In fact, the Minsk summit is becoming a real competition where the presidents’ horses have been replaced with different views on the CIS’s future 15 years after its creation. The Kazakh stallion is ready to make a leap as President Nazarbaev comes up with the boldest and most profound reform of the Commonwealth. The Russian stallion is more prudent, preferring to save energy for other races. It evades fast and drastic changes inside the CIS. There is at least one more approach and one more horse. Belarusian President Lukashenko, on the contrary, suggests turning round and running back, which means observing current agreements, for example, the one on free trade space in the CIS as of 1994. The Belarusian says: let’s bury this reform of the Commonwealth deep, otherwise, we will break one necks. It is no accident, though, that in his comments about the future of the CIS before the summit, its host was unusually excited. He spoke about a danger of the collapse of the CIS along the lines of “the Yugoslavian scenario”, the event that external forces are allegedly seeking, he claims. Alexander Lukashenko underscored that he is strongly against the split of the CIS which is essentially a 300 million people market and “the only space where you can speak without interpreters”.
Lukashenko’s keen intuition has shown that the CIS is facing a new danger of a final and irreversible collapse of everything that has been left after the 15-year poor integration. However, the argument about external forces which are hatching a plot against the Commonwealth does not seem very convincing. One could see some sense in a conspiracy theory when the overtly anti-CIS GUAM (Georgia, Ukraine, Azerbaijan, Moldova) was formed in the CIS and they made it clear they would rather be with the West than with Moscow. Yet, the picture is quite different these days. The few countries which have long been perceived as the backbone of the CIS (Russia, Kazakhstan and Belarus) are now entering a competition with each other – a real horse race. The only thing that matters for them in this situation is coming in first, beating the rival, not merely trotting and thinking that “the primary goal is participation, not the victory in competition”.
Thus, it is not external influence but an attempt to ask the natural question: “What’s next?” that is splitting the CIS. This is the question – that each member has their own answers to – may split the CIS for good.
Economic Coercion Is Not an Effective Foreign Policy Tool
From: Independant Institute by Ivan Eland
Many foreign policy experts advocate using economic sanctions to motivate foreign governments to change policy. And, while it may be true that many of these governments could improve their countries with policy reforms, history shows that economic coercion doesn’t work.
Both conservatives and liberals like to use economic coercion. For more than 45 years, conservatives have largely been responsible for attempting to get rid of Fidel Castro by putting the screws to the Cuban population. Yet conservatives always maintained that economic coercion would not get rid of apartheid in South Africa. In contrast, liberals were skeptical that sanctions would get rid of Fidel, but warmly embraced them for use against the repressive South African regime. But measures of economic coercion should succeed or fail through the same processes, regardless of whether the regime is hated by the left or the right.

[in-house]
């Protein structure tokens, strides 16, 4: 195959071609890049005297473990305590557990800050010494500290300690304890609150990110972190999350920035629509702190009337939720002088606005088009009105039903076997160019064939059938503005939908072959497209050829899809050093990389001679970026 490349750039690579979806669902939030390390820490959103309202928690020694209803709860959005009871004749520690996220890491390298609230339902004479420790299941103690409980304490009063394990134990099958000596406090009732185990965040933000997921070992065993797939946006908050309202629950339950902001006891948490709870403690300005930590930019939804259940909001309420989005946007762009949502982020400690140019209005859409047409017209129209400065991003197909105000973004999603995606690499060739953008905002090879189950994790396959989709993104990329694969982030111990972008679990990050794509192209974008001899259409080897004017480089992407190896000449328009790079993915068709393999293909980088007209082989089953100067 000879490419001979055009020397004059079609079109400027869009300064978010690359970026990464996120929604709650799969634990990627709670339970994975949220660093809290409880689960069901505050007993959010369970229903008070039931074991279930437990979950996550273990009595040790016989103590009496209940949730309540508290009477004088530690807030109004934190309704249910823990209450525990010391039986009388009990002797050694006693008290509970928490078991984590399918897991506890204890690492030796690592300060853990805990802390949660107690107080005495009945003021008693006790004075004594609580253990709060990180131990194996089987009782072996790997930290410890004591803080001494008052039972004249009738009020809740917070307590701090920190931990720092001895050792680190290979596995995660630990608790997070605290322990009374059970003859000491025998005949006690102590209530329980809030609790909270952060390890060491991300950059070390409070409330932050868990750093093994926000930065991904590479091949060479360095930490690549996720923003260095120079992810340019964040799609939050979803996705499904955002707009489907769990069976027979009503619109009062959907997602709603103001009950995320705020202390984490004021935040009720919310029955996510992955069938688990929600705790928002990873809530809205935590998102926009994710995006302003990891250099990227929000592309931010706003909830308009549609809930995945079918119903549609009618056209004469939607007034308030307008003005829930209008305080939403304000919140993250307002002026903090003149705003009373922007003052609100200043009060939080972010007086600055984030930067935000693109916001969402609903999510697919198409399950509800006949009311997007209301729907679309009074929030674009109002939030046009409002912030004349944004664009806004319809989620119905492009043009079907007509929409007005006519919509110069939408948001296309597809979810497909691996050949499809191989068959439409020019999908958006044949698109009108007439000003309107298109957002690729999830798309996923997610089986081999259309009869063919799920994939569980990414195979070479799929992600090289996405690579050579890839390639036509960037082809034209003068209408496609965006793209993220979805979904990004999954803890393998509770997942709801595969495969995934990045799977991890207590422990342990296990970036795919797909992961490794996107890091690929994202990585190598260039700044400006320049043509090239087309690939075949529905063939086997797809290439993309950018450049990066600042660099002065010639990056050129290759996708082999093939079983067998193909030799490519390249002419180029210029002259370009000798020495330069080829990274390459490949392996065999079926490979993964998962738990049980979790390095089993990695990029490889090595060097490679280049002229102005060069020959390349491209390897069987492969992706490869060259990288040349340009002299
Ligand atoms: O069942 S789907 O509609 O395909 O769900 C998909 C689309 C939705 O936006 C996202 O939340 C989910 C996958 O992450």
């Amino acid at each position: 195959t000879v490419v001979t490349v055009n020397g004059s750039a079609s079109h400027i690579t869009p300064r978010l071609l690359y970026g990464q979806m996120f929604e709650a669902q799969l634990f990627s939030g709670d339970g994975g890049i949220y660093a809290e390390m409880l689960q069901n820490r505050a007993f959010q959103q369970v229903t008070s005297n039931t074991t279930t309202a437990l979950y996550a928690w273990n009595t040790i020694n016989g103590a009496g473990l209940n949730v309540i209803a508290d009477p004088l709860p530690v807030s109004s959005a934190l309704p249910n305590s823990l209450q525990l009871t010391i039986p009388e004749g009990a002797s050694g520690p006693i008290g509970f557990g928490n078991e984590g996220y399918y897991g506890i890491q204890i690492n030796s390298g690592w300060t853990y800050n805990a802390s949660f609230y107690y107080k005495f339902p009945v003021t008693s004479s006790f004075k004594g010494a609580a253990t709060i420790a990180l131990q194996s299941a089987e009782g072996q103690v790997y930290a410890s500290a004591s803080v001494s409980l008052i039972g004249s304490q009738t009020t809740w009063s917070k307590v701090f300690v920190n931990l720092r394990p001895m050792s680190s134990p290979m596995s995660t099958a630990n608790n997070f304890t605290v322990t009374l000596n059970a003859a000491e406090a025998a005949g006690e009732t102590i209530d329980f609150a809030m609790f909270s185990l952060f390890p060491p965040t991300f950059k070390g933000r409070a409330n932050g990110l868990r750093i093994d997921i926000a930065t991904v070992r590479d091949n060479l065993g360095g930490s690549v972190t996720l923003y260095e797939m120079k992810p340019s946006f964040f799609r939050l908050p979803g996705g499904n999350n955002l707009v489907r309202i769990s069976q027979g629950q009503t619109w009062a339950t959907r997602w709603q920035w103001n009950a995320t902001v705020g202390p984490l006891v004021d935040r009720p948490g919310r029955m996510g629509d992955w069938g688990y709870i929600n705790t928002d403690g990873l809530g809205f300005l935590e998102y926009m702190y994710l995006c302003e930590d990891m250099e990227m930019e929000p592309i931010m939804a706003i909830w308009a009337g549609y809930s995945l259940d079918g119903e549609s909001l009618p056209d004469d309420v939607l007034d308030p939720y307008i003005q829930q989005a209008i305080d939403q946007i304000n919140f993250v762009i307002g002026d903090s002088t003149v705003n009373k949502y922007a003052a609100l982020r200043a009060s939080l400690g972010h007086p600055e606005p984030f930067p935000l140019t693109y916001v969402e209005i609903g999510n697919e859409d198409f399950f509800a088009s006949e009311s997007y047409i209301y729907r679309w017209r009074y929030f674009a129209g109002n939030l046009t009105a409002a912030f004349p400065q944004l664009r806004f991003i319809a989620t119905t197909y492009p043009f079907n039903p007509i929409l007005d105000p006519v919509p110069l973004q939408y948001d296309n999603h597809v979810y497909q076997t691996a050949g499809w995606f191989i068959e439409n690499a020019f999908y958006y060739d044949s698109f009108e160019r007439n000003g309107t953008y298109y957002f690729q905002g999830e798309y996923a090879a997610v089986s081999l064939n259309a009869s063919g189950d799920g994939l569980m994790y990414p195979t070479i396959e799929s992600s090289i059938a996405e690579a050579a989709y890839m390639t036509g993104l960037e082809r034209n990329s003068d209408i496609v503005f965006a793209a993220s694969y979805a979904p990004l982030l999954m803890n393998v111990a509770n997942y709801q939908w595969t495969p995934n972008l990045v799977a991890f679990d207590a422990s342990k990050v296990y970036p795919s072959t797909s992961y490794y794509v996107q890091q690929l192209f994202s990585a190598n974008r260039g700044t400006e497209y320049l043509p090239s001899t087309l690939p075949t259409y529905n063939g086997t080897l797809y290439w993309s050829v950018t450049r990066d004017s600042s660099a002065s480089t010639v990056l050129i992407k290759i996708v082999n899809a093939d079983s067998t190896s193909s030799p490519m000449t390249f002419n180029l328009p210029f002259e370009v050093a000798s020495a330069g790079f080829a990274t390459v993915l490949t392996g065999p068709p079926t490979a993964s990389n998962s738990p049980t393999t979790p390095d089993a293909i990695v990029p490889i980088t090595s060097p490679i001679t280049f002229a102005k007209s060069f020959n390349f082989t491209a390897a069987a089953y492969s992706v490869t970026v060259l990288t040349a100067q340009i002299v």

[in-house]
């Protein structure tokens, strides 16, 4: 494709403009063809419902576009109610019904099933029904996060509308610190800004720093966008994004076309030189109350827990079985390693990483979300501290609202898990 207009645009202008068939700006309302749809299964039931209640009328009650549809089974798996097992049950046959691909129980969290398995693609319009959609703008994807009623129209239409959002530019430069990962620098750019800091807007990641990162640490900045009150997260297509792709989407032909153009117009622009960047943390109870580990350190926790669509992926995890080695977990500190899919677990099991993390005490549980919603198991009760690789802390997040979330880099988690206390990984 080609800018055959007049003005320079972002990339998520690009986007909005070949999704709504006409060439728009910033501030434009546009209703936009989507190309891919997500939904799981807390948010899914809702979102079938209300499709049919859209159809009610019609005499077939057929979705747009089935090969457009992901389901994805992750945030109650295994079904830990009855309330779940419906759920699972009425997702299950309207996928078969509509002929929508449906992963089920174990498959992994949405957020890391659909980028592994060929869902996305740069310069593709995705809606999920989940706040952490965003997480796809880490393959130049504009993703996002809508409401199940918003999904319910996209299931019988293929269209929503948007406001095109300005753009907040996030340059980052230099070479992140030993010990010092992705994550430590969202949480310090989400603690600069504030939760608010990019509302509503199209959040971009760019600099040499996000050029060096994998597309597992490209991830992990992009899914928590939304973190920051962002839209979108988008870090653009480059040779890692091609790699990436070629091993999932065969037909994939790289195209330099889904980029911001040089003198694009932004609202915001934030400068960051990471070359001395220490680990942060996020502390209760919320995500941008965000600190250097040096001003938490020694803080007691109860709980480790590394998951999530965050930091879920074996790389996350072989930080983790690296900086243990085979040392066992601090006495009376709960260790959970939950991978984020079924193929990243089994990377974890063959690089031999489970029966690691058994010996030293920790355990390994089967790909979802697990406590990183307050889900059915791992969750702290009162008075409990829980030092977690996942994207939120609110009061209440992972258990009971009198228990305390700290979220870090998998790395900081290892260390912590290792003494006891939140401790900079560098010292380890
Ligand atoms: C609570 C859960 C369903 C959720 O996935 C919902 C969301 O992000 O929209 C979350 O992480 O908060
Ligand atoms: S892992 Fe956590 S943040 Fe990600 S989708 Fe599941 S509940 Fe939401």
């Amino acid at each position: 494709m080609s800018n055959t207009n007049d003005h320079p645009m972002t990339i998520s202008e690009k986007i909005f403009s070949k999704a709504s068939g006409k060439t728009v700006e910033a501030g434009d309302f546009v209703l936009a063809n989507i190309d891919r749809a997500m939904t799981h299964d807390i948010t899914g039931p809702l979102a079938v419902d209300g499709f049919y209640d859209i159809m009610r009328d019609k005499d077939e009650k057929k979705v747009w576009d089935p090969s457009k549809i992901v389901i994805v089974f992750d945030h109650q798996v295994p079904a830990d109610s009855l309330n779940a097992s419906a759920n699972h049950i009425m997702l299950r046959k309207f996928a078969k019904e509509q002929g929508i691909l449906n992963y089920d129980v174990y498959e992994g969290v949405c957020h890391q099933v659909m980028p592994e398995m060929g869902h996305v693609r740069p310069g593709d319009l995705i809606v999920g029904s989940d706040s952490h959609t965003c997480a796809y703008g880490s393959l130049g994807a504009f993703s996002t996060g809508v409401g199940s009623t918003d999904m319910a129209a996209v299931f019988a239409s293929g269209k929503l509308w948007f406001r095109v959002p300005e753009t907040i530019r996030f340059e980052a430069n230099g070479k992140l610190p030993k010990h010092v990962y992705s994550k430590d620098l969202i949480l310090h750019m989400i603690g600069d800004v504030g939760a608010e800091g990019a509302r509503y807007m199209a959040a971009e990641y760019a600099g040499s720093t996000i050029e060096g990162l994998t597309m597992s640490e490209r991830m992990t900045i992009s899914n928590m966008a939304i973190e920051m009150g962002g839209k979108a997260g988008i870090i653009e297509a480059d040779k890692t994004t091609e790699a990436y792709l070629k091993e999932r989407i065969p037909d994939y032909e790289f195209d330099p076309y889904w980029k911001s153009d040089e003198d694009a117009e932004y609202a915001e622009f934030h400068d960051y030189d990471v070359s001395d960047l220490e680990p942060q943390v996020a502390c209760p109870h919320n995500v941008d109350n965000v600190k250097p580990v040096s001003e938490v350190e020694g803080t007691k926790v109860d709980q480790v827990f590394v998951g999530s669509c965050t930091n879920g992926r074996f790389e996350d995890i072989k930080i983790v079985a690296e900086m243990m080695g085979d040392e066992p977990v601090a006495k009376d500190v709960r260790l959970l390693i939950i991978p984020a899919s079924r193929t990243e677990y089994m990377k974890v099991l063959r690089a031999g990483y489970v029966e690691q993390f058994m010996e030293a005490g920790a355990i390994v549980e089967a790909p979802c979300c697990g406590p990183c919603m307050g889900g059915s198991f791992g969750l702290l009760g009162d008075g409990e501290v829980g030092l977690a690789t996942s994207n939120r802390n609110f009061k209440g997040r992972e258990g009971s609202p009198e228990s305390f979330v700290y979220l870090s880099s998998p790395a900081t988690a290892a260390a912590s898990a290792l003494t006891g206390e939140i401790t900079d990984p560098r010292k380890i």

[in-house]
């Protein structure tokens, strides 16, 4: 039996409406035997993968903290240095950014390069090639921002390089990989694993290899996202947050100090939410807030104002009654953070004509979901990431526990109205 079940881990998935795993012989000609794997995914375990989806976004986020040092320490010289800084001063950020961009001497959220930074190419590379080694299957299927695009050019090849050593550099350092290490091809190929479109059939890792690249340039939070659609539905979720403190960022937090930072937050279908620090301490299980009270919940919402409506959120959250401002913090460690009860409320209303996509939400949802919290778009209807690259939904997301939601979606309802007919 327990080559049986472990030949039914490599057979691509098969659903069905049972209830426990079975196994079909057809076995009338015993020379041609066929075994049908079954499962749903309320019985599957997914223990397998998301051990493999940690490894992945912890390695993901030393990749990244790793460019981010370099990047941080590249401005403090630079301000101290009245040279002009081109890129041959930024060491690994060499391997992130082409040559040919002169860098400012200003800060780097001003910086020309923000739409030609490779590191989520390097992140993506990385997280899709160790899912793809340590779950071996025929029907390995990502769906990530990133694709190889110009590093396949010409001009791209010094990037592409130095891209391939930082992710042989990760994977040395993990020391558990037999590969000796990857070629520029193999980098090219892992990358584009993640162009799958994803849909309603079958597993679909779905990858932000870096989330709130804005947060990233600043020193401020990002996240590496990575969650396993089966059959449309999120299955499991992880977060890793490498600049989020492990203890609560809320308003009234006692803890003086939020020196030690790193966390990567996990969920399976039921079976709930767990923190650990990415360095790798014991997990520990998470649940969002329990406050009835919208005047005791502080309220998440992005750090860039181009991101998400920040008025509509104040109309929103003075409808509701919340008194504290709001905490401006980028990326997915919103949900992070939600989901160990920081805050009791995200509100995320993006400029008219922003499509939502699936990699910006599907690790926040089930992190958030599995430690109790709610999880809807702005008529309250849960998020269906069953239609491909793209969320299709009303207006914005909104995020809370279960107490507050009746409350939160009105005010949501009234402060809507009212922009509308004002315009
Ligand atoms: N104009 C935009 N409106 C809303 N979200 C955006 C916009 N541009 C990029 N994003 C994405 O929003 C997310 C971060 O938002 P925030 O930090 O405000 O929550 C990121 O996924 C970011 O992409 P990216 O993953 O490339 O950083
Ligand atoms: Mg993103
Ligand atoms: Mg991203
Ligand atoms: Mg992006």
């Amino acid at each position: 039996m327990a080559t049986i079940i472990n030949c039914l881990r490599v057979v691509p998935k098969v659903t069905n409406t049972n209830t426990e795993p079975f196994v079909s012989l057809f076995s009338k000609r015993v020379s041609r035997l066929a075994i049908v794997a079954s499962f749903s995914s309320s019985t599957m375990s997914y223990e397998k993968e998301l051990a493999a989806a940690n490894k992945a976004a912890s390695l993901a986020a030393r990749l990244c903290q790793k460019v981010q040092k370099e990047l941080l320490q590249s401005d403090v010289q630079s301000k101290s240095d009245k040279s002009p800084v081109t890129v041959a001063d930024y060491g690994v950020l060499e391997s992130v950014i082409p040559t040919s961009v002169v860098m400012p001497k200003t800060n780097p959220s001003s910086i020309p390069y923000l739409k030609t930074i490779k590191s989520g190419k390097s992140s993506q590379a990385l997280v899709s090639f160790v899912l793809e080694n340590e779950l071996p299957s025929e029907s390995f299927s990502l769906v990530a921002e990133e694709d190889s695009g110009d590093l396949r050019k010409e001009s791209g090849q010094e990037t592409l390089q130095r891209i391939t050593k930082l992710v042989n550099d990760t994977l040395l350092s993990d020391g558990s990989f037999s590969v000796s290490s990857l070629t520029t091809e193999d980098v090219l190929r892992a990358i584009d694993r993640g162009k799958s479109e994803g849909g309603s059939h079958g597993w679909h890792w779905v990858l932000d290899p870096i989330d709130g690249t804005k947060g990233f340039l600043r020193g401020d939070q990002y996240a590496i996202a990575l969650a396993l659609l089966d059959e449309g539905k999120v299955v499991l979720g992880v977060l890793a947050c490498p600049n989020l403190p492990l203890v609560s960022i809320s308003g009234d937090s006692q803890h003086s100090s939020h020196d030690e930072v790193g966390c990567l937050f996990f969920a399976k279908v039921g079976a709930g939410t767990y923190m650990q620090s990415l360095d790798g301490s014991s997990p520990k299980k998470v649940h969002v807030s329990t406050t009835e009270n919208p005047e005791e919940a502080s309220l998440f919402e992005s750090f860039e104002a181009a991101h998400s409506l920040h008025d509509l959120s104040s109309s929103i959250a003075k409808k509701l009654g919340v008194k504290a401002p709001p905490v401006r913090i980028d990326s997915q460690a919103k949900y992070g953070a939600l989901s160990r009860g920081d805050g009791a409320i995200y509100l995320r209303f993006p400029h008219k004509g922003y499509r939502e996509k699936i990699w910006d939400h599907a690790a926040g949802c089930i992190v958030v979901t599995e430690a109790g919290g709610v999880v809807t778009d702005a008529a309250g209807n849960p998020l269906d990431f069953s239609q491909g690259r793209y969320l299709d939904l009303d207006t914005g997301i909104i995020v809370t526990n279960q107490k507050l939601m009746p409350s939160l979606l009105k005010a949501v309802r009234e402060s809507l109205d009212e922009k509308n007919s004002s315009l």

With some qualifications, economic sanctions usually fail, both economically and politically. Although bans on trade, investment, lending, travel, etc. can bite initially, smuggling and black markets are lucrative and, over time, become rampant. Over the long-term, the best that can be accomplished is to raise the prices paid by the target nation for the things it wants. Because sanctions use economic coercion to try to achieve political ends, attenuation of the economic pain through adaptation lessens the chance that sanctions will produce the desired political outcome. The possibility of political success is further diminished by the oft grandiose goals of the sanctioning nations—for example, sanctions attempting to change the nature of an oppressive regime, such as those proposed against the government of Alexander Lukashenko in Belarus. Furthermore, although apartheid was eventually eliminated in South Africa, the mild international sanctions imposed on that country had less to do with apartheid than the internal social movement for the reform of a ghastly social anachronism.
Also undermining the achievement of sanctions’ political goals is the “rally around the flag” effect. When attacked, either militarily or economically, by a foreign power, the populace of a country usually rallies around the existing leader—no matter how odious he or she may be. Fidel Castro, despite the disastrous consequences of his centralization of the Cuban economy, has been able to blame poverty and economic stagnation on the coercive economic measures imposed by his powerful northern neighbor. In other words, the Cuban people likely would have thrown out Castro long ago if the United States hadn’t declared him “enemy number one.” Also, the most comprehensive international sanctions in world history against Iraq—which at least initially had a grinding and impoverishing effect on the country—were unsuccessful in getting rid of the tyrant Saddam Hussein.